President-elect Donald Trump has selected Georgia Representative Tom Price, an ardent critic of Obamacare, to head the Department of Health and Human Services, according to an official briefed on the decision.
The official announcement will likely come Tuesday.
One of Price’s top priorities as health secretary will be to dismantle the sweeping health reform law that his two predecessors spent six years implementing.
Price, an orthopedic surgeon who chairs the House Budget Committee, has long decried Obamacare as a threat to quality and affordable health care.
“The purpose of health reform should be to advance accessibility, affordability, quality, responsiveness, and innovation,” the Republican congressman said in 2011, a year after Obamacare was signed into law. “None of these are improved” by the Affordable Care Act, he added.
Before entering politics, Price spent nearly 20 years in private practice as an orthopedic surgeon. He also served as medical director of the orthopedic clinic at Grady Memorial Hospital and as an assistant professor at Emory University’s School of Medicine.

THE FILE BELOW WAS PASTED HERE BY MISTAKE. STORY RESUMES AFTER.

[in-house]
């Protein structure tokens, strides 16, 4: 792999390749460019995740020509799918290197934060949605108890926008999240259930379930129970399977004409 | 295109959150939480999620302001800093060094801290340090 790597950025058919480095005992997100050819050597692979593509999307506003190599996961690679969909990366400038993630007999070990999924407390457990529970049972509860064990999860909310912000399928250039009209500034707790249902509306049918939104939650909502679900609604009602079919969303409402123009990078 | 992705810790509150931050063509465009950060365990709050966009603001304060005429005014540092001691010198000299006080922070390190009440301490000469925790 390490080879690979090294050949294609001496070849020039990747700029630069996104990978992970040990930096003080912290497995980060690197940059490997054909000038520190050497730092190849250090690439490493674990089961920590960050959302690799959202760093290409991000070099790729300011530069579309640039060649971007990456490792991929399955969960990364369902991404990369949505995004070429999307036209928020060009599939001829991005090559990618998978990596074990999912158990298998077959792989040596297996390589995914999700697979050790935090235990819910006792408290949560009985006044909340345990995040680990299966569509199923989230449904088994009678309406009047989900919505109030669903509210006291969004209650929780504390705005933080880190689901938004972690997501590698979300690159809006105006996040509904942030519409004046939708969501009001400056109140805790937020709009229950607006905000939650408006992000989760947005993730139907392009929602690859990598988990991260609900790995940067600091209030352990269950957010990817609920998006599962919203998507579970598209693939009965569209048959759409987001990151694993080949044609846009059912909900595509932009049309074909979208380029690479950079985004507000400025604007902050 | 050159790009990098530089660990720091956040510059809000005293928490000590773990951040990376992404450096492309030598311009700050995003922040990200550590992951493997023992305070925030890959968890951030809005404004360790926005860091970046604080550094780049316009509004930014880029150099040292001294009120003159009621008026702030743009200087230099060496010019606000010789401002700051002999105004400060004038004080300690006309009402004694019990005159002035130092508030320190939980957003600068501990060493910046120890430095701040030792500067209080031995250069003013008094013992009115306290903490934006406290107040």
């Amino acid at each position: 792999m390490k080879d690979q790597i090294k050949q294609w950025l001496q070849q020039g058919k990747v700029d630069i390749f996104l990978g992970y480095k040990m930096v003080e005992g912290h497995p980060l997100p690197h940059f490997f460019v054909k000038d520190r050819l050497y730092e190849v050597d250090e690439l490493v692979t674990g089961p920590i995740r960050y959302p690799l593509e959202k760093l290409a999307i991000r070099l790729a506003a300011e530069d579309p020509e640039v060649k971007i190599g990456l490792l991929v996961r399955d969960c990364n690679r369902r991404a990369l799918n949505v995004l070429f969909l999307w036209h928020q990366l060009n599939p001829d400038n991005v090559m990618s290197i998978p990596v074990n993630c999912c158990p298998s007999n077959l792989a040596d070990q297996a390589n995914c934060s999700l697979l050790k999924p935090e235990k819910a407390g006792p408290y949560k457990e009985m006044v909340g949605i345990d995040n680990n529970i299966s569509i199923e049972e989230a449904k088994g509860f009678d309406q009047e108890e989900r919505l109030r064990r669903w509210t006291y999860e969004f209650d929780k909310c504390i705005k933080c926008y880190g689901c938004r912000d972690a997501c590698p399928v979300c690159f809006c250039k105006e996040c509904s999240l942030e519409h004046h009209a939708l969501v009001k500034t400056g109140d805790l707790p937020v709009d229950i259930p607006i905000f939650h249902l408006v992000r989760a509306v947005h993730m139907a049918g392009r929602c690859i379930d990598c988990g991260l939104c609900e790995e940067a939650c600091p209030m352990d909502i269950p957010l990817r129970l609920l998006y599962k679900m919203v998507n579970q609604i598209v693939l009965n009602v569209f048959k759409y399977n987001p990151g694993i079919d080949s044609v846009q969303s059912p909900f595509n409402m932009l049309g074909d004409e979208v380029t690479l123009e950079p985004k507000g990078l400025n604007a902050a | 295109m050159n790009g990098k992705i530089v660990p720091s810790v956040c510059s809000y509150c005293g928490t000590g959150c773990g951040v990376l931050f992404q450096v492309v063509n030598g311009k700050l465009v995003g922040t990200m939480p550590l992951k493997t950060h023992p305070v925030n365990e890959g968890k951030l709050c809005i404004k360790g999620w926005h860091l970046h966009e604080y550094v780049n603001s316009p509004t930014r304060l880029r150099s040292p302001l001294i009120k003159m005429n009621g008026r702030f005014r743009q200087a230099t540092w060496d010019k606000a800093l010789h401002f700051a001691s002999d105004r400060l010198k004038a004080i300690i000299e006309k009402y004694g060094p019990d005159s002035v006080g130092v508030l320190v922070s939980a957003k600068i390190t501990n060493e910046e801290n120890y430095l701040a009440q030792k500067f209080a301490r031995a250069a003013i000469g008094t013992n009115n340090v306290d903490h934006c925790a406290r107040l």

Price then spent four terms in the George State Senate. In 2004, he was elected to the House of Representatives. He was named Budget Committee chair in 2015.
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Price has authored several iterations of an Obamacare replacement plan, which bears many similarities to Trump’s vision for health care reform and to House Speaker Paul Ryan’s overhaul proposal. Price’s most recent bill, The Empowering Patients First Act of 2015, calls for giving refundable tax credits to those who buy policies in the individual market. The credits would be adjusted by age, ranging from $1,200 for those age 18 to 35 to $3,000 for those age 50 and up.
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The plan would also offer more incentives for Americans to use Health Savings Accounts, including a one-time $1,000 tax credit for making contributions. It caps the tax exclusion on employer-sponsored plans at $20,000 for family coverage, and it allows insurers to sell coverage across state lines. Price’s bill also pushes states to create high-risk pools to insure those rejected by carriers on the individual market — usually those who have costly, pre-existing conditions.